National Trust Announces Survey of Spectacular Tree Avenues
Released on: August 22, 2011, 3:01 am
National Trust has announced a three year survey that will
reveal the full extent, condition and stories behind the spectacular
tree avenues cared for by the conservation charity.
There are an estimated 500 tree avenues on National Trust land stretching hundreds
of miles which were historically planted to frame a particular view and are also now
an important habitat for fungi, beetles, bats and lichens and forming natural
wildlife corridors in the countryside.
The survey is the first of its kind in the world and as a result the Trust, as the
largest individual owner of tree avenues in the world, will be better able to
prioritise funding for their care as well as bringing together for the first time
all of the fascinating stories behind the wealth of avenues.
Brian Muelaner, National Trust Ancient Tree Advisor, said: "Tree avenues are the
perfect example of man and nature working in harmony. This new survey will give us
the opportunity to understand more about these spectacular natural monuments which
are rooted in the history of the places they appear.
"Historic tree avenues were great vanity projects for many wealthy landowners and
there are some fantastic stories behind those in our care, so it's especially
important that we capture all of this information in order to keep telling these
stories for generations to come.
"Many of our tree avenues are under threat from different diseases so this survey
will pinpoint where the issues are and help us decide how we can address them. We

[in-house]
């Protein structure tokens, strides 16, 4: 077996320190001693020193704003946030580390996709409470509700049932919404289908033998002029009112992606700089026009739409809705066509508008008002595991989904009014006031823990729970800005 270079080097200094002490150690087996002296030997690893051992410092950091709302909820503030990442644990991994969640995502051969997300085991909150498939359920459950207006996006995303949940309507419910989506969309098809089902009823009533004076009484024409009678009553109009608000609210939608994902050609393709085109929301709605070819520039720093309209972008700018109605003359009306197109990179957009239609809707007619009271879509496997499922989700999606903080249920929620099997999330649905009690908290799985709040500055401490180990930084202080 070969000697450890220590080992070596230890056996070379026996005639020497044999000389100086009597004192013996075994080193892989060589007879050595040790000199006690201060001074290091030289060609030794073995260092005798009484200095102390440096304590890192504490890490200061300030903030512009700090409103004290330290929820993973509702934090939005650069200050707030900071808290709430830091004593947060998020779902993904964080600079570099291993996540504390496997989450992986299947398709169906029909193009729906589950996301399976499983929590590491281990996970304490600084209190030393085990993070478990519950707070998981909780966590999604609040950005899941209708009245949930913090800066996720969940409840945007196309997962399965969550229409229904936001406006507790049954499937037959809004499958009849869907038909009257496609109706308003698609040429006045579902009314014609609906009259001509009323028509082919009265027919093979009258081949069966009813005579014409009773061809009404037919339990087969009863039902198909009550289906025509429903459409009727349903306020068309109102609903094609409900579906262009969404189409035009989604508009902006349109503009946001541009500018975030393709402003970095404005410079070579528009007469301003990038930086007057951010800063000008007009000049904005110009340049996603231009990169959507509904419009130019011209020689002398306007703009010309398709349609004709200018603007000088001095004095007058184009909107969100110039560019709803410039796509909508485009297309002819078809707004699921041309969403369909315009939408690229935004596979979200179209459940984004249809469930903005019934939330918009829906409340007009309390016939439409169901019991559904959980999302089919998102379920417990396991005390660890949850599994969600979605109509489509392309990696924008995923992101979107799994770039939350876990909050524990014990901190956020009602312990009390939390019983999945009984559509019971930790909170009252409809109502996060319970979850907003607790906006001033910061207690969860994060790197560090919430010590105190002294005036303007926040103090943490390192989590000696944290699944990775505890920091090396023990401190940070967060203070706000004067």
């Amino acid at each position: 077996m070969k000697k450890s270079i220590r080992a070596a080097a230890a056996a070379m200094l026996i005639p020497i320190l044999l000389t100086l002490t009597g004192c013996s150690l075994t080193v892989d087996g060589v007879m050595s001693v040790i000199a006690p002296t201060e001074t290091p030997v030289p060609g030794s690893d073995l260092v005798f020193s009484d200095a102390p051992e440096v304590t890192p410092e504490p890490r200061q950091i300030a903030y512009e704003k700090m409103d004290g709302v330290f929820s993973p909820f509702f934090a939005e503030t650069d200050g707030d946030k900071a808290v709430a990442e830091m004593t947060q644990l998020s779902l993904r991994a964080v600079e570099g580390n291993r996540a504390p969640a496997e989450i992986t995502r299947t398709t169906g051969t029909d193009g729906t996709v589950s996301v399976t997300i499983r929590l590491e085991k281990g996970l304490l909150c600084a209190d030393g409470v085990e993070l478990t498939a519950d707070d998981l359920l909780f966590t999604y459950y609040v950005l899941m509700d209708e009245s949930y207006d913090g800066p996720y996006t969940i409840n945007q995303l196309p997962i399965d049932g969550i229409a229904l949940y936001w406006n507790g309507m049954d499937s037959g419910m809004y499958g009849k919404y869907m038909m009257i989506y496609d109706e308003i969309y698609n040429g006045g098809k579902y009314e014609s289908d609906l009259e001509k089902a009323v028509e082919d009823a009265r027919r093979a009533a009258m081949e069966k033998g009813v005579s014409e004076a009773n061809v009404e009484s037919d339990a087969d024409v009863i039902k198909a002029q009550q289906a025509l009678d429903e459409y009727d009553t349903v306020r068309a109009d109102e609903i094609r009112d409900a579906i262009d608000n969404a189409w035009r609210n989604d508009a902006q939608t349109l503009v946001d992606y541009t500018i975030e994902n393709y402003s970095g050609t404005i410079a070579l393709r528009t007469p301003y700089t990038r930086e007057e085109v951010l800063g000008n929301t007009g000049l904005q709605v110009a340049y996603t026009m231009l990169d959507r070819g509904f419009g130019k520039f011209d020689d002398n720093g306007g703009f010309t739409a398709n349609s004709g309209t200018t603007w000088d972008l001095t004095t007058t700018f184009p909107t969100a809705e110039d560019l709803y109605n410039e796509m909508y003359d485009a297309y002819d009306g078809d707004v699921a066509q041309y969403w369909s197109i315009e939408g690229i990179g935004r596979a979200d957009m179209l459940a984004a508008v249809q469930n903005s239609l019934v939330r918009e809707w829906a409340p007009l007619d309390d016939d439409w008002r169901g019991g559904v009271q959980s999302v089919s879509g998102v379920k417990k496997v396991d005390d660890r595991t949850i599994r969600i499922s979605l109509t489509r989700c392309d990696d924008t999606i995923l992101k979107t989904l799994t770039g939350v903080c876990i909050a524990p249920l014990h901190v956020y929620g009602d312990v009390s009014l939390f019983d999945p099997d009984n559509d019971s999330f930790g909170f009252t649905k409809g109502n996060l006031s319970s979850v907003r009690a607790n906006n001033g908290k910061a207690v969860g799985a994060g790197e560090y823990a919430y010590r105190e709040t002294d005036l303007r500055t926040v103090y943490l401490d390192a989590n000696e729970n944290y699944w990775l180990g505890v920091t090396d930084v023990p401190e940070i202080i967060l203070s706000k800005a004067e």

have an extensive tree safety management programme which assesses the risk of
individual trees but avenues as a whole are not currently taken into
With more than 25,000 hectares of woodland, 200,000 hectares of farmland and 135 landscape and deer parks in National Trust
care, more than 20,000 individual trees, equivalent to the size of 500 football
pitches, are expected to be surveyed over the duration of the project.
Notable examples of tree avenues at Trust places include the Spanish Chestnuts at
Croft Castle in Herefordshire, planted using the seeds from the Spanish Armada
wrecks in 1592; the 731 trees in the Beech Avenue of the Kingston Lacy Estate in
Dorset, which were an extravagant gift from Dorset aristocrat William John Bankes to
his mother Frances and the Lime Tree Avenue at Clumber Park in Nottinghamshire. This
is the longest such avenue in Europe with 1,296 trees (2 miles) planted in a double
row on each side by the 4th Duke of Newcastle.
Brian Muelaner added: "A tree avenue is a natural picture frame and there is
nothing quite like walking along one as a magnificent building or spectacular
landscape comes into view and the image is captured in your mind's eye."
Two years ago the National Trust launched a project to survey all the ancient trees
in its care. Almost half of the Trust's properties have staff trained in surveying
and 20,000 trees have so far been recorded.
The work of the Ancient Tree Advisor and the survey of tree avenues on National
Trust land has been made possible with the support of Cadbury.
Notes to editors:
The National Trust is the largest non-governmental landowner in the UK, owning
approximately 250,000 hectares (660,000 acres) of land across England, Wales and
The National Trust manages hundreds of woods covering 25,000 hectares (61,776 acres)
in England, Wales and Northern Ireland, including both some of the oldest woodland
in the UK and, in some places, commercial conifer plantations which were established
only during the twentieth century.
The National Trust is one of the most important nature conservation charities in
Europe, offering a number of places to visit in the UK, including days out in Dorset.
Assistant Press Officer
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